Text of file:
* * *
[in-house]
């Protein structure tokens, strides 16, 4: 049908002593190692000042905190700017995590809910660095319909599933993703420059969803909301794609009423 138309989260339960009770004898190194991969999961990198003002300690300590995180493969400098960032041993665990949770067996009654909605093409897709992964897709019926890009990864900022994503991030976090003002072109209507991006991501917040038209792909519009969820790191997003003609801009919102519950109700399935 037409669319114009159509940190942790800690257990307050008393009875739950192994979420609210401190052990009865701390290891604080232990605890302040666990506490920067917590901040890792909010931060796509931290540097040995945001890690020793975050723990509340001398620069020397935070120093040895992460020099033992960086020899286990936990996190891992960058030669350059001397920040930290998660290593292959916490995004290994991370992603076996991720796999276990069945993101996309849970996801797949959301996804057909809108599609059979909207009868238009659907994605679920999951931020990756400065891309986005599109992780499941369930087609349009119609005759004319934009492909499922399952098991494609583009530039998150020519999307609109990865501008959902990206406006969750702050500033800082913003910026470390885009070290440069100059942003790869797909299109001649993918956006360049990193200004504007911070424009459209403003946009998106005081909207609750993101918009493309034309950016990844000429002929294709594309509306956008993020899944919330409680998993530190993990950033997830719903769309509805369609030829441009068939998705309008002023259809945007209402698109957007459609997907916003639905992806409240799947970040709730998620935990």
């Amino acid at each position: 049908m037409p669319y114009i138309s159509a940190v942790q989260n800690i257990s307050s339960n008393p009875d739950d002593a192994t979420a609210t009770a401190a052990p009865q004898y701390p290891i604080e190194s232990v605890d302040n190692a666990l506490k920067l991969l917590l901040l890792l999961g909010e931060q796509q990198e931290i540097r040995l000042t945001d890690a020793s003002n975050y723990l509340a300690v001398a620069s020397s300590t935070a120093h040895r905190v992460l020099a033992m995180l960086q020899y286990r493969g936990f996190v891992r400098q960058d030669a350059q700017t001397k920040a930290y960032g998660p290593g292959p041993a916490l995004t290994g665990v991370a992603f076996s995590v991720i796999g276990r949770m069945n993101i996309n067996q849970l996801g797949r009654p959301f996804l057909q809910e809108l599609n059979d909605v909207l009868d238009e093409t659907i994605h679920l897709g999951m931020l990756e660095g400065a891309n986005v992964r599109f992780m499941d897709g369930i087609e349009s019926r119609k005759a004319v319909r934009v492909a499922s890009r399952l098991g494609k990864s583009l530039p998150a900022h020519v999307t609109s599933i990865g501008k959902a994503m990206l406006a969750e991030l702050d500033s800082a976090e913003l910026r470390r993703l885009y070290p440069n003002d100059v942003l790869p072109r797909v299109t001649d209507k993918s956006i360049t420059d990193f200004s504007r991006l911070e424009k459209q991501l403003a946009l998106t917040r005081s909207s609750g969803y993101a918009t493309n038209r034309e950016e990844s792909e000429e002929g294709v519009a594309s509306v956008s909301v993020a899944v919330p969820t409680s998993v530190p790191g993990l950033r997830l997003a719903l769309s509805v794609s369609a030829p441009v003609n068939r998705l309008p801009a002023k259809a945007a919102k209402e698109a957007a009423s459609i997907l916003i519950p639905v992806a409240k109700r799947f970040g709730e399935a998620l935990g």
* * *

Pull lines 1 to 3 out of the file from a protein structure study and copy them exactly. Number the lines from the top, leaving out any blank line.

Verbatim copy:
[in-house]
């Protein structure tokens, strides 16, 4: 049908002593190692000042905190700017995590809910660095319909599933993703420059969803909301794609009423 138309989260339960009770004898190194991969999961990198003002300690300590995180493969400098960032041993665990949770067996009654909605093409897709992964897709019926890009990864900022994503991030976090003002072109209507991006991501917040038209792909519009969820790191997003003609801009919102519950109700399935 037409669319114009159509940190942790800690257990307050008393009875739950192994979420609210401190052990009865701390290891604080232990605890302040666990506490920067917590901040890792909010931060796509931290540097040995945001890690020793975050723990509340001398620069020397935070120093040895992460020099033992960086020899286990936990996190891992960058030669350059001397920040930290998660290593292959916490995004290994991370992603076996991720796999276990069945993101996309849970996801797949959301996804057909809108599609059979909207009868238009659907994605679920999951931020990756400065891309986005599109992780499941369930087609349009119609005759004319934009492909499922399952098991494609583009530039998150020519999307609109990865501008959902990206406006969750702050500033800082913003910026470390885009070290440069100059942003790869797909299109001649993918956006360049990193200004504007911070424009459209403003946009998106005081909207609750993101918009493309034309950016990844000429002929294709594309509306956008993020899944919330409680998993530190993990950033997830719903769309509805369609030829441009068939998705309008002023259809945007209402698109957007459609997907916003639905992806409240799947970040709730998620935990």
């Amino acid at each position: 049908m037409p669319y114009i138309s159509a940190v942790q989260n800690i257990s307050s339960n008393p009875d739950d002593a192994t979420a609210t009770a401190a052990p009865q004898y701390p290891i604080e190194s232990v605890d302040n190692a666990l506490k920067l991969l917590l901040l890792l999961g909010e931060q796509q990198e931290i540097r040995l000042t945001d890690a020793s003002n975050y723990l509340a300690v001398a620069s020397s300590t935070a120093h040895r905190v992460l020099a033992m995180l960086q020899y286990r493969g936990f996190v891992r400098q960058d030669a350059q700017t001397k920040a930290y960032g998660p290593g292959p041993a916490l995004t290994g665990v991370a992603f076996s995590v991720i796999g276990r949770m069945n993101i996309n067996q849970l996801g797949r009654p959301f996804l057909q809910e809108l599609n059979d909605v909207l009868d238009e093409t659907i994605h679920l897709g999951m931020l990756e660095g400065a891309n986005v992964r599109f992780m499941d897709g369930i087609e349009s019926r119609k005759a004319v319909r934009v492909a499922s890009r399952l098991g494609k990864s583009l530039p998150a900022h020519v999307t609109s599933i990865g501008k959902a994503m990206l406006a969750e991030l702050d500033s800082a976090e913003l910026r470390r993703l885009y070290p440069n003002d100059v942003l790869p072109r797909v299109t001649d209507k993918s956006i360049t420059d990193f200004s504007r991006l911070e424009k459209q991501l403003a946009l998106t917040r005081s909207s609750g969803y993101a918009t493309n038209r034309e950016e990844s792909e000429e002929g294709v519009a594309s509306v956008s909301v993020a899944v919330p969820t409680s998993v530190p790191g993990l950033r997830l997003a719903l769309s509805v794609s369609a030829p441009v003609n068939r998705l309008p801009a002023k259809a945007a919102k209402e698109a957007a009423s459609i997907l916003i519950p639905v992806a409240k109700r799947f970040g709730e399935a998620l935990g």